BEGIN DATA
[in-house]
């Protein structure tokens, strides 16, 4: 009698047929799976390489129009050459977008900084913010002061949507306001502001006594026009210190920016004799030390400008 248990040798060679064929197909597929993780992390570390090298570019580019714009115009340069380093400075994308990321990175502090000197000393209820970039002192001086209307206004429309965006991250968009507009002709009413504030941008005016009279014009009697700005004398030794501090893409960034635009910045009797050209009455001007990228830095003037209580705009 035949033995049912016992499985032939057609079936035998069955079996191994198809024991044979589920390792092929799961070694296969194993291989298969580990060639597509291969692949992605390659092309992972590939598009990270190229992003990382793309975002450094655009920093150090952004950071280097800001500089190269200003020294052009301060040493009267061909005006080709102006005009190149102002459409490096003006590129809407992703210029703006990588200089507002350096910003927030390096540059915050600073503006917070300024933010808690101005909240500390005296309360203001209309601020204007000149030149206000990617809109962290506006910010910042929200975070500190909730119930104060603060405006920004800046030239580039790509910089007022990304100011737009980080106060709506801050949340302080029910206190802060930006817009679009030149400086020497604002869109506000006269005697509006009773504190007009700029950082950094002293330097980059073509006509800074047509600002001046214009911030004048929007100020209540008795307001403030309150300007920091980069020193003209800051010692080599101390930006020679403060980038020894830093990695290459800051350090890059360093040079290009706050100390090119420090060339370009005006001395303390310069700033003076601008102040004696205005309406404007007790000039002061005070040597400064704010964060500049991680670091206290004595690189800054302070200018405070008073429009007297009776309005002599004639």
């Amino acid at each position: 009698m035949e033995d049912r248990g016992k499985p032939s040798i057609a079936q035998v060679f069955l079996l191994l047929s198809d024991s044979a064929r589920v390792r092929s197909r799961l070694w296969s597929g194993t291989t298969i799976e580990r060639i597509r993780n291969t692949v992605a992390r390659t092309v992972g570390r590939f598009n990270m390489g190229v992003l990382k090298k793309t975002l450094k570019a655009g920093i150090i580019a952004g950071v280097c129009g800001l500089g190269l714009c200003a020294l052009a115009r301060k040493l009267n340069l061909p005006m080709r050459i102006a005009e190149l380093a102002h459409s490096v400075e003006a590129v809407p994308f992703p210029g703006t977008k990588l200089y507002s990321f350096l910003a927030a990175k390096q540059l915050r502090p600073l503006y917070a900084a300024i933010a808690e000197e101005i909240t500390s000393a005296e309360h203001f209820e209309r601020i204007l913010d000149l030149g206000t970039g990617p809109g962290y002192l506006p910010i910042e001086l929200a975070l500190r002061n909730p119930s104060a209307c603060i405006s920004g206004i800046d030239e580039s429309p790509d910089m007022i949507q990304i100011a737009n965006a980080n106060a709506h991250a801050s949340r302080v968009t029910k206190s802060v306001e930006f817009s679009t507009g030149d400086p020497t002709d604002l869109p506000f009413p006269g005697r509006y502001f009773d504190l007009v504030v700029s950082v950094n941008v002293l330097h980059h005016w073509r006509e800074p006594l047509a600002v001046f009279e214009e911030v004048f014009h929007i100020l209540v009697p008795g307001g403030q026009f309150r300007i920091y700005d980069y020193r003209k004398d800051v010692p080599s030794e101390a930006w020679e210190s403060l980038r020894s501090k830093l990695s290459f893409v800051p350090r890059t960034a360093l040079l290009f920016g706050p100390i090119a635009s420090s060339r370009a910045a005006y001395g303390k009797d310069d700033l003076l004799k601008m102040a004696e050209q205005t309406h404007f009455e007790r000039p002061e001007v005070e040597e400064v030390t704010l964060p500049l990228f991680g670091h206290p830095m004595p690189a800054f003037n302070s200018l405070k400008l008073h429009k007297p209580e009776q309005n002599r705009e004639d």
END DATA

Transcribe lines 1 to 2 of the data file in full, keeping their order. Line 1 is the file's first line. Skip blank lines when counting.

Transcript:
[in-house]
């Protein structure tokens, strides 16, 4: 009698047929799976390489129009050459977008900084913010002061949507306001502001006594026009210190920016004799030390400008 248990040798060679064929197909597929993780992390570390090298570019580019714009115009340069380093400075994308990321990175502090000197000393209820970039002192001086209307206004429309965006991250968009507009002709009413504030941008005016009279014009009697700005004398030794501090893409960034635009910045009797050209009455001007990228830095003037209580705009 035949033995049912016992499985032939057609079936035998069955079996191994198809024991044979589920390792092929799961070694296969194993291989298969580990060639597509291969692949992605390659092309992972590939598009990270190229992003990382793309975002450094655009920093150090952004950071280097800001500089190269200003020294052009301060040493009267061909005006080709102006005009190149102002459409490096003006590129809407992703210029703006990588200089507002350096910003927030390096540059915050600073503006917070300024933010808690101005909240500390005296309360203001209309601020204007000149030149206000990617809109962290506006910010910042929200975070500190909730119930104060603060405006920004800046030239580039790509910089007022990304100011737009980080106060709506801050949340302080029910206190802060930006817009679009030149400086020497604002869109506000006269005697509006009773504190007009700029950082950094002293330097980059073509006509800074047509600002001046214009911030004048929007100020209540008795307001403030309150300007920091980069020193003209800051010692080599101390930006020679403060980038020894830093990695290459800051350090890059360093040079290009706050100390090119420090060339370009005006001395303390310069700033003076601008102040004696205005309406404007007790000039002061005070040597400064704010964060500049991680670091206290004595690189800054302070200018405070008073429009007297009776309005002599004639």